Though he was going to participate in one of the most difficult computer programming competitions of his life, University of Wisconsin junior Ingkarat Rak-Amnouykit was excited to just learn and be a part of something phenomenal.

Rak-Amnouykit is part of a team of three UW students who are set to compete in the world finals for the Association for Computing Machinery’s International Collegiate Programming Contest — one of the world’s most challenging competitions.

Team coach and UW computer science professor Dieter Van Melkebeek said the ACM-ICPC world finals consist of a five-hour competition in which teams of three compete against colleges from across the world to finish as many complex problems as possible within five hours. This year, the competition will be held May 24.

This will be UW’s 16th year in the finals, Van Melkebeek said.

“This is an accomplishment no other school can claim,” Van Melkebeek said.

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The best UW has done at the world finals is place 11th out of 132 schools worldwide, Van Melkebeek said. After taking first place at regionals last semester, he is hopeful the team’s experience will help improve their performance.

Preparing for these competitions is no easy feat, as weekly meetings can go up to five hours, Rak-Amnouykit said. Each problem, when actually fully solved and completed, can take anywhere from 30 minutes to an hour to finish, Van Melkebeek said.

“It is good to know that there are many people who are better than me and that I have to keep learning to catch up with them,” Rak-Amnouykit said.

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The team is made up of Rak-Amnouykit and fellow juniors Krittisak Chaiyakul and Songwong Tasneeyapant. The three have named themselves “Team Chang,” a nod to their roots in Thailand. Van Melkebeek said “Chang” is the Thai word for elephant, a prominent symbol in Thailand.

While Team Chang is competing together again, their return to the 2017 world finals had to be earned first. At the start of each year, individuals must take a placement test that mimics the work they do in a competition, Van Melkebeek said.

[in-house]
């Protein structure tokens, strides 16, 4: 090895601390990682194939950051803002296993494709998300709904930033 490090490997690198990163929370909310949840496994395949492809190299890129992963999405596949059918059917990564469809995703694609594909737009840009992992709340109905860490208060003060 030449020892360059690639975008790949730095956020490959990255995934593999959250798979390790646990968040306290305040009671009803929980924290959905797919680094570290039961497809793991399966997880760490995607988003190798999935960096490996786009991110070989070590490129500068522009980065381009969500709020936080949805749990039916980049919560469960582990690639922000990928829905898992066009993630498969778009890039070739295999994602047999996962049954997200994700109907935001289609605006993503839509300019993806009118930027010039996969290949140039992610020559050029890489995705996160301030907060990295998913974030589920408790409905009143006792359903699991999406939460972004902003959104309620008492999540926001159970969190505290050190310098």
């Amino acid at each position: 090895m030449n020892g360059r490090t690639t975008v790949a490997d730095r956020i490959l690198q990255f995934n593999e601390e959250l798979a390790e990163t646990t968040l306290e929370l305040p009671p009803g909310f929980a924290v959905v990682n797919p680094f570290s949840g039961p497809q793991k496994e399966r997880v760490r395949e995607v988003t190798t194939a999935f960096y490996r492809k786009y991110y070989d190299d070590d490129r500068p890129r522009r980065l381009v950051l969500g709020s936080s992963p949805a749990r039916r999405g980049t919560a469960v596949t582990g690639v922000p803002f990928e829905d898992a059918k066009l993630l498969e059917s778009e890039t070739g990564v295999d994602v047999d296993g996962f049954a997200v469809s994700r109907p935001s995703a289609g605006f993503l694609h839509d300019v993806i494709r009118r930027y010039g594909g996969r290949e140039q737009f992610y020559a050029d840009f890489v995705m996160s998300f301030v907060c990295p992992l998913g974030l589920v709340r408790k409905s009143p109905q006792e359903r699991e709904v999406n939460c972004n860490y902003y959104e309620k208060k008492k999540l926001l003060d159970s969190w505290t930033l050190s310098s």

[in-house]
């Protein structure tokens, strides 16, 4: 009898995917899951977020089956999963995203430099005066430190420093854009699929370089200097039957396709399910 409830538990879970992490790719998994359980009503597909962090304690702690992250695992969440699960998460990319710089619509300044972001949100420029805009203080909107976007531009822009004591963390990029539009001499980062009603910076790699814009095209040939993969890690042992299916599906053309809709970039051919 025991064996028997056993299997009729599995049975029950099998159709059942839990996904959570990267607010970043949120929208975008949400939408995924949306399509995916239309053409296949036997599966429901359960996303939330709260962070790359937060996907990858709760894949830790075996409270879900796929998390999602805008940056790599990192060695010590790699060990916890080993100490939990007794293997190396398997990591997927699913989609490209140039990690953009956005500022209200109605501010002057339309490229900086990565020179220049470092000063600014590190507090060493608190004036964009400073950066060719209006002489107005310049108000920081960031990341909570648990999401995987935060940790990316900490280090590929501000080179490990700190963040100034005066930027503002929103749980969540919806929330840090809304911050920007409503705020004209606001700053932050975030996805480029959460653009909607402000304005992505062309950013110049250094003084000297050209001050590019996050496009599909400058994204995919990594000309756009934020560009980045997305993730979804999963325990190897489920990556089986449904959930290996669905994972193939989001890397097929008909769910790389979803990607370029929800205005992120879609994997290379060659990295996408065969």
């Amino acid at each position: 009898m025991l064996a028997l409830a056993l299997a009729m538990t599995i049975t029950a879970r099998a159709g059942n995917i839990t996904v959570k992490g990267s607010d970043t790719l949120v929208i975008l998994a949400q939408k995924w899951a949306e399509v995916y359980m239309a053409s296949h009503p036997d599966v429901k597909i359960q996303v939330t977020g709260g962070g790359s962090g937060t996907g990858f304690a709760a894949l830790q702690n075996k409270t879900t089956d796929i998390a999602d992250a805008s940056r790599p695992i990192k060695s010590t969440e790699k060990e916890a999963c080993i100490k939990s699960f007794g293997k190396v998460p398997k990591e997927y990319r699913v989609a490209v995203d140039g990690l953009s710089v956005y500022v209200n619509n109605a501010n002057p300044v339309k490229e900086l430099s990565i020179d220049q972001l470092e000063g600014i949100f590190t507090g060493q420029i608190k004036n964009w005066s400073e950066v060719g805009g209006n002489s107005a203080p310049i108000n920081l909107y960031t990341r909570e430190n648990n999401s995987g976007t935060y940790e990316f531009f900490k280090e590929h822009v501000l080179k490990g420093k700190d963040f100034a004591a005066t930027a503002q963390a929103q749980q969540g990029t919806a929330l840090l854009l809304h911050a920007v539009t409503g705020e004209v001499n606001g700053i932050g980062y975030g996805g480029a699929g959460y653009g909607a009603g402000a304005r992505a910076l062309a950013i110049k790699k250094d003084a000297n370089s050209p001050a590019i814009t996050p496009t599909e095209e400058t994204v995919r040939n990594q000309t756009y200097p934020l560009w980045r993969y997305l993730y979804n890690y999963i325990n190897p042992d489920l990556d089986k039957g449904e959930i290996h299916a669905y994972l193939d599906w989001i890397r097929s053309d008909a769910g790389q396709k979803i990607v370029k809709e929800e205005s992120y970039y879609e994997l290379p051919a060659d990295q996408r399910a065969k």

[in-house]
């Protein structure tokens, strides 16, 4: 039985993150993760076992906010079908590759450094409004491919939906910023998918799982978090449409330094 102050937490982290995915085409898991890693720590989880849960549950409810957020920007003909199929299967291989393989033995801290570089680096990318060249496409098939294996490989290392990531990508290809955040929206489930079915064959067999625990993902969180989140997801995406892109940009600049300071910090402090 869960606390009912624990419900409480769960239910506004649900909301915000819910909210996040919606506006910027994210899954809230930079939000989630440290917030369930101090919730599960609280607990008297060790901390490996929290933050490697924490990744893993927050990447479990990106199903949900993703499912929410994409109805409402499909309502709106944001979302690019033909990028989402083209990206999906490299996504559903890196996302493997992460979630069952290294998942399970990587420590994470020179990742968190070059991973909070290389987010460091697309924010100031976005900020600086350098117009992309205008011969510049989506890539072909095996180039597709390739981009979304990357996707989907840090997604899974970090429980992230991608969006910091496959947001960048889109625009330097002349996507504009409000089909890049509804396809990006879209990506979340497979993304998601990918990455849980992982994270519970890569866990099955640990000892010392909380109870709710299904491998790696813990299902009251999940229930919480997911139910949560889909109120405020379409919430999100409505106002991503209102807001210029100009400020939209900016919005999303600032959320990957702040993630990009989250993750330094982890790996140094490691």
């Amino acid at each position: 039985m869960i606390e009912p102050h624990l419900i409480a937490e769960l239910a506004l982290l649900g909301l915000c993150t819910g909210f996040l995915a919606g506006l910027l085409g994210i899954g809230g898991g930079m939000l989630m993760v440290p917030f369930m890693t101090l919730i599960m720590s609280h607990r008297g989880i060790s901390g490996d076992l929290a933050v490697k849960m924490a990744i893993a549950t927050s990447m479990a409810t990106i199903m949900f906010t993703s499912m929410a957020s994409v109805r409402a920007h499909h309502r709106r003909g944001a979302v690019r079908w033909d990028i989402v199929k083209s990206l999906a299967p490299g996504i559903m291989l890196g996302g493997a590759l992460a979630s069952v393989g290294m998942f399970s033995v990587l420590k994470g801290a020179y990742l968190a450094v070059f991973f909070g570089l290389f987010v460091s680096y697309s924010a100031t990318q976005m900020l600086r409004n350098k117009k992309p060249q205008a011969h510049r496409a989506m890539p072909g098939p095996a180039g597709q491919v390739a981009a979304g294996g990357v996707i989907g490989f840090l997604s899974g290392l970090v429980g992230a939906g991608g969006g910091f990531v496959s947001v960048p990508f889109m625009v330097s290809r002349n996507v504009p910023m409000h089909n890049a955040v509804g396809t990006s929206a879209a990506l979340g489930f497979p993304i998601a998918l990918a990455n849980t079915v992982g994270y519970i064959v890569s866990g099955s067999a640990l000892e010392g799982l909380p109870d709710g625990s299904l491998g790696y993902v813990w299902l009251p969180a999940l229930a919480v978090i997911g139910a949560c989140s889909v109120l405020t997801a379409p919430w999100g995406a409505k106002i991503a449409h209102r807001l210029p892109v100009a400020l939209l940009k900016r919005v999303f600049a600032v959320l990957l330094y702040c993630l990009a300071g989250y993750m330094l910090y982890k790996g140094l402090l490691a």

The three students who perform best on the individual placement test then comprise the first team, though member compatibility is also considered, Van Melkebeek said. Each year, UW takes five different teams of three people to regionals and the team that places first moves on to the world finals.

Due to a demanding school curriculum, UW’s team generally only completes around 250 problems by the time of the competition. Teams hailing from Europe have reported finishing up to 1,000 problems by the time of the competition.

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Van Melkebeek said he is most proud of the legacy of the program and the fact that UW has it at all — a program he says has drawn the attention of graduate students, urging them to come here.

“I think our record within North America is remarkable with our 16 years of continued advancement to the world finals,” Van Melkebeek said. “At the world finals there is still a lot of room for improvement but I think the thing I’m most proud of is that we set up this [program] in the department and we actually have graduate students saying ‘yes we are here because you have this’.”